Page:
It will be observed that pressure in the casing is always atmospheric. Thus, air leakage from any component therein will not render the device inoperative, because there can be no pressure build-up in the casing itself. Since, however, the operating parts are housed in a completely sealed casing except for the three operating lines 16, 28 and 4l, which for convenience are preferably flexible hoses, trouble-free operation is assured.

It will be apparent that various obvious changes may be made in the mechanical details of the device as described within the scope of the appended claims.

I claim:

l. A liquid level alarm device comprising a casing adapted to be placed in a body of liquid, said casing having a top wall and a diaphragm constituting the bottom wall thereof, said diaphragm being arranged to assume an upper position under the inuence of said body of liquid and a lower position in response to a predetermined drop in level of said body of liquid, a valve body in said casing having a cylinder, means venting the interior of said cylinder to atmosphere, a piston reciprocally mounted in said cylinder and having one end projecting from said cylinder and engaging said diaphragm for reciprocal movement in one direction in response to movement of said diaphragm from lower to upper position, a spring in said cylinder urging said piston towards said diaphragm, said valve body having rst and second passages each communicating with the interior of said cylinder, said piston having an 4annular recess therein, said piston in said upper position of said diaphragm placing said first and second passages in communication through said recess and in the lower position of said diaphragm closing said first passage and opening said second passage, means for supplying uid under pressure to said rst passage, a fluid-operable alarm externally of the casing, a branch passage leading from said first passage to said alarm for supplying fluid under pressure to actuate said alarm, a diaphragm valve controlling ow of fluid through said branch passage, said diaphragm valve being responsive to fluid under pressure in said second passage to close said branch passage when said diaphragm is in upper position and to open said branch passage in the absence of duid under pressure in said second passage when said diaphragm is in lower position to actuate said alarm.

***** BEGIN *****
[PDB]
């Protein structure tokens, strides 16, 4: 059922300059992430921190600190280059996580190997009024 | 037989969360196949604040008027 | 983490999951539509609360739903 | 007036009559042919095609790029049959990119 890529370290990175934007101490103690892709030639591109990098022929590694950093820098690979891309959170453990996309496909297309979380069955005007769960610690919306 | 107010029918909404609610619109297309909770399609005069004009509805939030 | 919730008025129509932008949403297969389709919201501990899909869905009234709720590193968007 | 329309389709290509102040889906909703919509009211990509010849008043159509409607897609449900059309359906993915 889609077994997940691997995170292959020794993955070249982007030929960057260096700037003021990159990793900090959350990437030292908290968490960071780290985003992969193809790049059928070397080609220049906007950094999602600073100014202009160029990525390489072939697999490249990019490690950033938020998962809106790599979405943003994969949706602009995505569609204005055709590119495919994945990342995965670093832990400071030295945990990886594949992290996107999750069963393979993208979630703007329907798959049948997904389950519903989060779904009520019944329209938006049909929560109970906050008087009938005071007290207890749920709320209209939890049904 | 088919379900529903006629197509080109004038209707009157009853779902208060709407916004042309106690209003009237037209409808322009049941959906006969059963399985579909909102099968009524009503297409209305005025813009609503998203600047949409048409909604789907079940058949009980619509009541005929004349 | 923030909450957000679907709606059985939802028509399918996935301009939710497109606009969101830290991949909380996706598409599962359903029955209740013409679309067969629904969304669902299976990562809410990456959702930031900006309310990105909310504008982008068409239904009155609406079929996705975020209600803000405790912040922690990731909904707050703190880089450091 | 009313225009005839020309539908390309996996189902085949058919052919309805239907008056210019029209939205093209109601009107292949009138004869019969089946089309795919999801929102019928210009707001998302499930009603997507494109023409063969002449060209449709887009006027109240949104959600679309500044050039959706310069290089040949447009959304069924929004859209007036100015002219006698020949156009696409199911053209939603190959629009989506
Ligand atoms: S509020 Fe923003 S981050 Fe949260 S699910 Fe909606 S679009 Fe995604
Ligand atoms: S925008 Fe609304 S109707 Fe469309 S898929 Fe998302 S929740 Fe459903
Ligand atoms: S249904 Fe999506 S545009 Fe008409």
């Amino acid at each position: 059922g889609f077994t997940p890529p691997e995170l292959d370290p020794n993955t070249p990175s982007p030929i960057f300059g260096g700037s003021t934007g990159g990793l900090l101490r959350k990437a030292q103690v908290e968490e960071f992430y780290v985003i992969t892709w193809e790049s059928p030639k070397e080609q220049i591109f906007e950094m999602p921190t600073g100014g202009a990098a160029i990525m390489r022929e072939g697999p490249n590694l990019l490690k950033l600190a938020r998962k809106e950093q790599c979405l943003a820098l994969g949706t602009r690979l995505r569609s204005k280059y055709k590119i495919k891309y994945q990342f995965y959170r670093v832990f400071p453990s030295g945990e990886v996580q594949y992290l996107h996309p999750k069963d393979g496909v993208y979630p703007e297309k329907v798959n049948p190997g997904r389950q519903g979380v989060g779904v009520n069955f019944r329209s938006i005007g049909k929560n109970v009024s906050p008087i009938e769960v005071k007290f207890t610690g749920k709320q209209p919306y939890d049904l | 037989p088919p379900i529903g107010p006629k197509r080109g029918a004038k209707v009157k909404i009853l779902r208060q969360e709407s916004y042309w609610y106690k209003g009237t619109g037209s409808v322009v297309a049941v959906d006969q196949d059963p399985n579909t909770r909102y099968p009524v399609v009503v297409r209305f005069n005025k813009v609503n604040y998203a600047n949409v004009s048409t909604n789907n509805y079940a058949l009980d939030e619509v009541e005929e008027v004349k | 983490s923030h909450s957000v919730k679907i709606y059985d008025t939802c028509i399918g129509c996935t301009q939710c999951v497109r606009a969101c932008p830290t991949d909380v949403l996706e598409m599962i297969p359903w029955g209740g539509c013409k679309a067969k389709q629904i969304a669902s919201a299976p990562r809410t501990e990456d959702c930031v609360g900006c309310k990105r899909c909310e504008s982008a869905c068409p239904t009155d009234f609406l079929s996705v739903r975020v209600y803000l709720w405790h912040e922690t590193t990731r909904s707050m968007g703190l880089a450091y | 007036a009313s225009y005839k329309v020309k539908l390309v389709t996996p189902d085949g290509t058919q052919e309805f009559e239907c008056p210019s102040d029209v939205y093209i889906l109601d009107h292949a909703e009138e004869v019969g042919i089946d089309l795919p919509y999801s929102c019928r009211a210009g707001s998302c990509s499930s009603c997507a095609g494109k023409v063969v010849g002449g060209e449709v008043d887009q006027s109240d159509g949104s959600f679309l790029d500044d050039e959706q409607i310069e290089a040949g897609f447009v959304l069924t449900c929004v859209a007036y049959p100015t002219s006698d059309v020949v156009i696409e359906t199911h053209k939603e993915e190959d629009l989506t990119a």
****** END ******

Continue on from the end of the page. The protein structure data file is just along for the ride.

2. A liquid level alarm device as defined in claim l, said `diaphragm valve comprising a diaphragm movable to Iclose and open said branch passage, and a springurged-plunger engaging one side lof said Valve diaphragm and urging said valve diaphragm into closed position, said branch passage also communicating with said one side of said Vvalve diaphragm to supply fluid under pressure to said one side of said valve diaphragm.

References Cited in the file of this patent UNITED STATES PATENTS

Patent Citations
Cited PatentFiling datePublication dateApplicantTitle
US2774324 *Apr 1, 1953Dec 18, 1956Lawrence H JamesSignalling device
US2786437 *Apr 15, 1955Mar 26, 1957William E OakesAlarm device for prime movers
Referenced by
Citing PatentFiling datePublication dateApplicantTitle
US3885435 *May 28, 1974May 27, 1975IbmMethod and device for detecting presence or absence of a fluid
US4379434 *Jun 10, 1980Apr 12, 1983Petur ThordarsonLiquid level sensor and alarm system
US5275216 *Aug 7, 1992Jan 4, 1994Haedt Christopher RLiquid overflow shut-off valve
US9085961Oct 19, 2011Jul 21, 2015Keldon EhaltWell cellar high fluid level alarm
U.S. Classification116/109, 116/70
International ClassificationF22B37/42, G05D9/04, E21B47/04
Cooperative ClassificationG05D9/04, E21B47/042, F22B37/42
European ClassificationF22B37/42, E21B47/04B, G05D9/04